Special Olympics Florida

Three Orlando landmarks to light up for Special Olympics Inclusion Revolution

Iconic landmarks around the world will turn red in a global display of unity on July 20 and 21, 2018.

Special Olympics announced today that major landmarks, stadia and iconic buildings around the world, including the Lake Eola Fountain, Amway Center Spire, and the ICON Orlando will turn RED in a global display of unity on July 20 and 21 as part of the Special Olympics 50th Anniversary Celebration. The act represents the dawn of the Inclusion Revolution—Special Olympics’ mission to end discrimination against people with intellectual disabilities (ID) worldwide and create inclusive communities.

“We are grateful for the tremendous support to help celebrate and raise awareness for people with intellectual disabilities regardless of where they live in the world,” said Special Olympics International Chairman, Timothy Shriver. “Light Up for Inclusion symbolizes the continuation and evolution of Special Olympics’ mission.”

In addition to the three landmarks in Orlando, more than 170 landmarks worldwide will participate in the Light Up for Inclusion initiative, creating a global display of tolerance, respect and celebration of difference.

Major global landmarks participating in Light Up for Inclusion include, but are not limited to the following:

  1. Sheikh Zayed Grand Mosque and ADNOC HQ, Abu Dhabi, United Arab Emirates
  2. Empire State Building, New York, USA
  3. Sydney Opera House, Sydney, Australia
  4. Coca-Cola London Eye & Piccadilly sign, London, UK
  5. African Renaissance Monument, Dakar, Senegal
  6. Prudential Buildings, Willis Tower & more, Chicago, USA
  7. Amman Citadel, Amman, Jordan
  8. Angel of Independence, Mexico City, Mexico
  9. Administration Building Panama Canal, Panama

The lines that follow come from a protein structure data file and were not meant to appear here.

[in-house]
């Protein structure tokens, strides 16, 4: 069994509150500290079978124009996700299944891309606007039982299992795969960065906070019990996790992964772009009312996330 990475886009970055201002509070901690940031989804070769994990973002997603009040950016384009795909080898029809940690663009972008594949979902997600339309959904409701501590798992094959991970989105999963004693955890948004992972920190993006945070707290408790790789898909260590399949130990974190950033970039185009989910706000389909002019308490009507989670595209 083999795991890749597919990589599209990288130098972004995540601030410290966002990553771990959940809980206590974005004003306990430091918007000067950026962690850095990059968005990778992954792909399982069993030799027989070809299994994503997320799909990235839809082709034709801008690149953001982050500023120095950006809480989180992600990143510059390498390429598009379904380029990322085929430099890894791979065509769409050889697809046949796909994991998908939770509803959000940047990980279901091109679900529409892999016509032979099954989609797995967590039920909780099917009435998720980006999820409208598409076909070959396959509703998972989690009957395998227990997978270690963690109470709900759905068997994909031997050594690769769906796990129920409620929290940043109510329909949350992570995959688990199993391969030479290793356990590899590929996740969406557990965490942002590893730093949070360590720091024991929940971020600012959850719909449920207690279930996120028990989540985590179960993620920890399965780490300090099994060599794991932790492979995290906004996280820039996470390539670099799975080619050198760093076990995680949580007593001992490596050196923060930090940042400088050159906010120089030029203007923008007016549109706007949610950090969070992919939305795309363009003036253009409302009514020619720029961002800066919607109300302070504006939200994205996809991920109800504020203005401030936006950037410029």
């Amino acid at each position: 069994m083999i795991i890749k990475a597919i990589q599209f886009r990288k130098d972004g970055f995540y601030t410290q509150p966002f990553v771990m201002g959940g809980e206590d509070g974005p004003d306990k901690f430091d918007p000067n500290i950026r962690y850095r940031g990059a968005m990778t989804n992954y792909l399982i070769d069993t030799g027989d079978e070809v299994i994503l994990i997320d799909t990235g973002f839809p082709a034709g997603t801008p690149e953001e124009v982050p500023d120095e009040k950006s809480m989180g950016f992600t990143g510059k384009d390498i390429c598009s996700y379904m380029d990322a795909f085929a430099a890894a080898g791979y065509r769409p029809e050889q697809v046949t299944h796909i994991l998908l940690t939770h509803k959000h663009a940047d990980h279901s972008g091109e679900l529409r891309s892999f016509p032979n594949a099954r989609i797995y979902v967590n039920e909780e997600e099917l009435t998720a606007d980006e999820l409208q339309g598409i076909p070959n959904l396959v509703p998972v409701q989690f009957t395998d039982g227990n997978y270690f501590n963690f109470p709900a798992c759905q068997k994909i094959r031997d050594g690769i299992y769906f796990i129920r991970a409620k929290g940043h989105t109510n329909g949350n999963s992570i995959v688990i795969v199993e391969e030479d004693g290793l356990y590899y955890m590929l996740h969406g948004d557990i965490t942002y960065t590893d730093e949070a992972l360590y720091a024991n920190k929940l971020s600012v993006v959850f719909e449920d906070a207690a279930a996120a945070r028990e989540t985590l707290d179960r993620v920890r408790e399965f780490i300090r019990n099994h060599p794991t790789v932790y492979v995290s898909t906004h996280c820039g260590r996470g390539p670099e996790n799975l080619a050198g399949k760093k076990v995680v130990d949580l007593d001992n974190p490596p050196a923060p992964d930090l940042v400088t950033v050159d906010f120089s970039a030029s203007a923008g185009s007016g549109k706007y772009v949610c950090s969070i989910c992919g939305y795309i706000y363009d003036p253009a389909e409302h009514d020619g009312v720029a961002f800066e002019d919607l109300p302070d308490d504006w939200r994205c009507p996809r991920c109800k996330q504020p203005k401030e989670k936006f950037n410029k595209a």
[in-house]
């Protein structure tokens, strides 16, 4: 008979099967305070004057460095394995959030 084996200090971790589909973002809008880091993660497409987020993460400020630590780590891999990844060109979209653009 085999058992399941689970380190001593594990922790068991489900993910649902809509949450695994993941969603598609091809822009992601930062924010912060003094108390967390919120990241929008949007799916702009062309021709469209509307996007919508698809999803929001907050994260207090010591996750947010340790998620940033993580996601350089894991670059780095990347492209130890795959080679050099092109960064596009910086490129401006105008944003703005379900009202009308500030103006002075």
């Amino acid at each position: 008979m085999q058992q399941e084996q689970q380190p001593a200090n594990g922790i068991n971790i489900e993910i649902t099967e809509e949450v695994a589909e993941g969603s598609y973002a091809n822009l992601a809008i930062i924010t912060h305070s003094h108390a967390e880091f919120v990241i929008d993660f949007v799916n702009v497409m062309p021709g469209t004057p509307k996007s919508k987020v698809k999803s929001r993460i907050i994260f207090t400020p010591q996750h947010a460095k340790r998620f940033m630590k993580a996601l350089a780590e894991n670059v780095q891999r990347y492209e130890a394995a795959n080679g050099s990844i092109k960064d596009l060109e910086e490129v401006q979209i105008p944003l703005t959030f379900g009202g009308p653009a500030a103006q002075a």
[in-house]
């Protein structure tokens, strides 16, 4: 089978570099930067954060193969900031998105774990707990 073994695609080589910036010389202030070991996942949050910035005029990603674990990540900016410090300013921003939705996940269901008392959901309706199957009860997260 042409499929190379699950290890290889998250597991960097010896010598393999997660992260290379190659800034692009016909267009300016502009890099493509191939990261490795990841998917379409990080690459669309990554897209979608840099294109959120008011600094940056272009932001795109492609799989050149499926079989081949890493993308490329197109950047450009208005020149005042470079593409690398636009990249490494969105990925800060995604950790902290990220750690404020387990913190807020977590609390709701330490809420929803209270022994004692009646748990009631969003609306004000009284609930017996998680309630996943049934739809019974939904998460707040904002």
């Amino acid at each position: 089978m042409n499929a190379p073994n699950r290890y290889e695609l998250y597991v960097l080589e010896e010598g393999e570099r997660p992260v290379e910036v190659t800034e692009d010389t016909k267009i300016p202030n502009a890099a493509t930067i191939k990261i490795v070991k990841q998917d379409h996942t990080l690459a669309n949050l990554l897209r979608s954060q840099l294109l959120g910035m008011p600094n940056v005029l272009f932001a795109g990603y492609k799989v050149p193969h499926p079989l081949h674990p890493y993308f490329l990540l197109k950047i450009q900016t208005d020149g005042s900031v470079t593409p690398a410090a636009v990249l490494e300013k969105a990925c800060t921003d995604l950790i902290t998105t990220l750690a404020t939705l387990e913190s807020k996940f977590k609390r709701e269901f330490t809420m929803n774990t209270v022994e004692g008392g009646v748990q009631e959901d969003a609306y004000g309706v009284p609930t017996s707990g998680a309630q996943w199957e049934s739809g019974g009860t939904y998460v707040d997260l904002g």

10. Lotte World Tower, Seoul, South Korea
  11. Nelson Mandela Statue, Johannesburg, South Africa
  12. Niagara Falls, USA and Canada
  13. Olympic Stadium, Baku, Azerbaijan
  14. The Esplanade, Singapore
  15. The Water Cube, Beijing, China

Light Up for Inclusion is part of the action-packed Special Olympics 50th Anniversary Celebration taking place in Chicago from July 17-21. Chicago is the birthplace of the first International Special Olympics Summer Games, which were held at Soldier Field in July 1968.

Special Olympics athletes, coaches, supporters and celebrities from around the globe will gather in Chicago for the 50th Anniversary to commemorate 50 years of joy, courage and empowerment, and participate in a weekend filled with inspiring events.

The inaugural Unified Soccer Cup presented by Toyota at CIBC Fire Pitch and TOYOTA Park will take place from July 17-20 in Chicago, featuring players with and without intellectual disabilities competing together. The Commemorative Law Enforcement Torch Run will occur on Friday, July 20, featuring hundreds of law enforcement officers and Special Olympics athletes from around the world. The four-mile run will conclude with the lighting of the Eternal Flame of Hope outside of Soldier Field. To wrap up the celebration, Special Olympics will host a Global Day of Inclusion at Soldier Field, a family-friendly celebration featuring sports, interactive games, exhibits, food and live entertainment, and the 50th Anniversary Celebration Concert featuring Chance the Rapper, Usher, Francis & the Lights, Smokey Robinson, Jason Mraz and O.A.R.   Read more information.

“Fifty years ago in Chicago, Special Olympics began its mission to break down barriers and create a more inclusive world at the first ever International Summer Games,” said Mary Davis, Special Olympics International CEO. “As we charge into the next 50 years with a renewed purpose of ending discrimination, we are encouraging people across the globe to join us and help create a fully inclusive world.”

The next Special Olympics World Summer Games will take place in Abu Dhabi from March 14-21, 2019. Over 7,000 Special Olympics athletes representing over 170 countries from around the world will compete.

Learn more how you can get involved with Special Olympics Florida.